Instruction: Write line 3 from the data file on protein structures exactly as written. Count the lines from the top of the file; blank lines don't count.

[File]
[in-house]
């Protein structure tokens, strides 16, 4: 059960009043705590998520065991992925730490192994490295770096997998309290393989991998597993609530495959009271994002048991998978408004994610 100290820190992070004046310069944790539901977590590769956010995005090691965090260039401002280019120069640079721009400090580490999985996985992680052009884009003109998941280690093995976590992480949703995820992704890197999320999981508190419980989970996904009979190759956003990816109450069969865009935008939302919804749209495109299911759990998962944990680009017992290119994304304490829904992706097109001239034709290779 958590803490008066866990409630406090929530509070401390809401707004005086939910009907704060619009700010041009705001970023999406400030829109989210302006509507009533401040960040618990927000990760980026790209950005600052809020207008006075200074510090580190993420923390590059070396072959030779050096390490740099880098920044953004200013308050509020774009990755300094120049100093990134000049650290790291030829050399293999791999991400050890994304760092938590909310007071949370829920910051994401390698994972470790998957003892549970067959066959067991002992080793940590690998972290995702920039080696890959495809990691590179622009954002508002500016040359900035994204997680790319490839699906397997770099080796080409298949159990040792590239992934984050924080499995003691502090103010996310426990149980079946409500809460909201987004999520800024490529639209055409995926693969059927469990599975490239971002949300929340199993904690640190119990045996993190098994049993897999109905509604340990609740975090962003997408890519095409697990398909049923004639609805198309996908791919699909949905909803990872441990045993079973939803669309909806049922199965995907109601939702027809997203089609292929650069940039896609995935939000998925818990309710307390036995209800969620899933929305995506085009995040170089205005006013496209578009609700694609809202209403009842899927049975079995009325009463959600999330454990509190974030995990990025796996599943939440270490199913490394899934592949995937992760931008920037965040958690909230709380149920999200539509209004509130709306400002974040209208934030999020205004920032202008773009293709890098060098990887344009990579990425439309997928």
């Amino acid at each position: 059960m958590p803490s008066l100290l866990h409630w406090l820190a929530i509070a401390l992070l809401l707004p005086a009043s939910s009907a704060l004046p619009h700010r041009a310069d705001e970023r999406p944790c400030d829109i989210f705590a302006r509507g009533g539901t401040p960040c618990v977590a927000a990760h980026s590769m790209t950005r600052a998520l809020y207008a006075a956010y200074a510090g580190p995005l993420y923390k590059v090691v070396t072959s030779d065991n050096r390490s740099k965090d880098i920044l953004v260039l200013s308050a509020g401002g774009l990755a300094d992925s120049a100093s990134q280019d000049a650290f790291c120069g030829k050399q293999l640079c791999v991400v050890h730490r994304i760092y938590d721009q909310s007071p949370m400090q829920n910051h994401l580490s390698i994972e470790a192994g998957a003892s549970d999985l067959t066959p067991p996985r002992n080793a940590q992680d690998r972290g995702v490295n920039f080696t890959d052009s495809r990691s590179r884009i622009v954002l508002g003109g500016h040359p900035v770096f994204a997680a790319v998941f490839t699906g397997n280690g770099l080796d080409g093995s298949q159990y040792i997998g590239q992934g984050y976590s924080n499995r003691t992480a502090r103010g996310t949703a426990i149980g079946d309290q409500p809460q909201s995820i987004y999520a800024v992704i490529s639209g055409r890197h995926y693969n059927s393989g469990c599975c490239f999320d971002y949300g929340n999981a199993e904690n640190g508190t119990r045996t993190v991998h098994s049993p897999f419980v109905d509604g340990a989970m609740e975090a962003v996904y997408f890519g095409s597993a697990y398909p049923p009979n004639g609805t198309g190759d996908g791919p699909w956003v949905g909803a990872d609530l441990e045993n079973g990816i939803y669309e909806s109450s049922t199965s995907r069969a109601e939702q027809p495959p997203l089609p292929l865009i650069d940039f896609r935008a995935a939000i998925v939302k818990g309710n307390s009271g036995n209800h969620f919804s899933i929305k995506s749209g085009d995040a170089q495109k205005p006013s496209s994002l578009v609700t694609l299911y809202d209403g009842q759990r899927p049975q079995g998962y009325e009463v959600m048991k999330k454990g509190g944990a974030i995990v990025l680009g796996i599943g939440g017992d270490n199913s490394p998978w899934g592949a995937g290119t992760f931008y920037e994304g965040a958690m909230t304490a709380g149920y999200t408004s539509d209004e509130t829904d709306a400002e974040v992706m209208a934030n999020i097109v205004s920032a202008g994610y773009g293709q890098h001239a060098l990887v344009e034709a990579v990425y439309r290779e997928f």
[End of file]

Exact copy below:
């Amino acid at each position: 059960m958590p803490s008066l100290l866990h409630w406090l820190a929530i509070a401390l992070l809401l707004p005086a009043s939910s009907a704060l004046p619009h700010r041009a310069d705001e970023r999406p944790c400030d829109i989210f705590a302006r509507g009533g539901t401040p960040c618990v977590a927000a990760h980026s590769m790209t950005r600052a998520l809020y207008a006075a956010y200074a510090g580190p995005l993420y923390k590059v090691v070396t072959s030779d065991n050096r390490s740099k965090d880098i920044l953004v260039l200013s308050a509020g401002g774009l990755a300094d992925s120049a100093s990134q280019d000049a650290f790291c120069g030829k050399q293999l640079c791999v991400v050890h730490r994304i760092y938590d721009q909310s007071p949370m400090q829920n910051h994401l580490s390698i994972e470790a192994g998957a003892s549970d999985l067959t066959p067991p996985r002992n080793a940590q992680d690998r972290g995702v490295n920039f080696t890959d052009s495809r990691s590179r884009i622009v954002l508002g003109g500016h040359p900035v770096f994204a997680a790319v998941f490839t699906g397997n280690g770099l080796d080409g093995s298949q159990y040792i997998g590239q992934g984050y976590s924080n499995r003691t992480a502090r103010g996310t949703a426990i149980g079946d309290q409500p809460q909201s995820i987004y999520a800024v992704i490529s639209g055409r890197h995926y693969n059927s393989g469990c599975c490239f999320d971002y949300g929340n999981a199993e904690n640190g508190t119990r045996t993190v991998h098994s049993p897999f419980v109905d509604g340990a989970m609740e975090a962003v996904y997408f890519g095409s597993a697990y398909p049923p009979n004639g609805t198309g190759d996908g791919p699909w956003v949905g909803a990872d609530l441990e045993n079973g990816i939803y669309e909806s109450s049922t199965s995907r069969a109601e939702q027809p495959p997203l089609p292929l865009i650069d940039f896609r935008a995935a939000i998925v939302k818990g309710n307390s009271g036995n209800h969620f919804s899933i929305k995506s749209g085009d995040a170089q495109k205005p006013s496209s994002l578009v609700t694609l299911y809202d209403g009842q759990r899927p049975q079995g998962y009325e009463v959600m048991k999330k454990g509190g944990a974030i995990v990025l680009g796996i599943g939440g017992d270490n199913s490394p998978w899934g592949a995937g290119t992760f931008y920037e994304g965040a958690m909230t304490a709380g149920y999200t408004s539509d209004e509130t829904d709306a400002e974040v992706m209208a934030n999020i097109v205004s920032a202008g994610y773009g293709q890098h001239a060098l990887v344009e034709a990579v990425y439309r290779e997928f």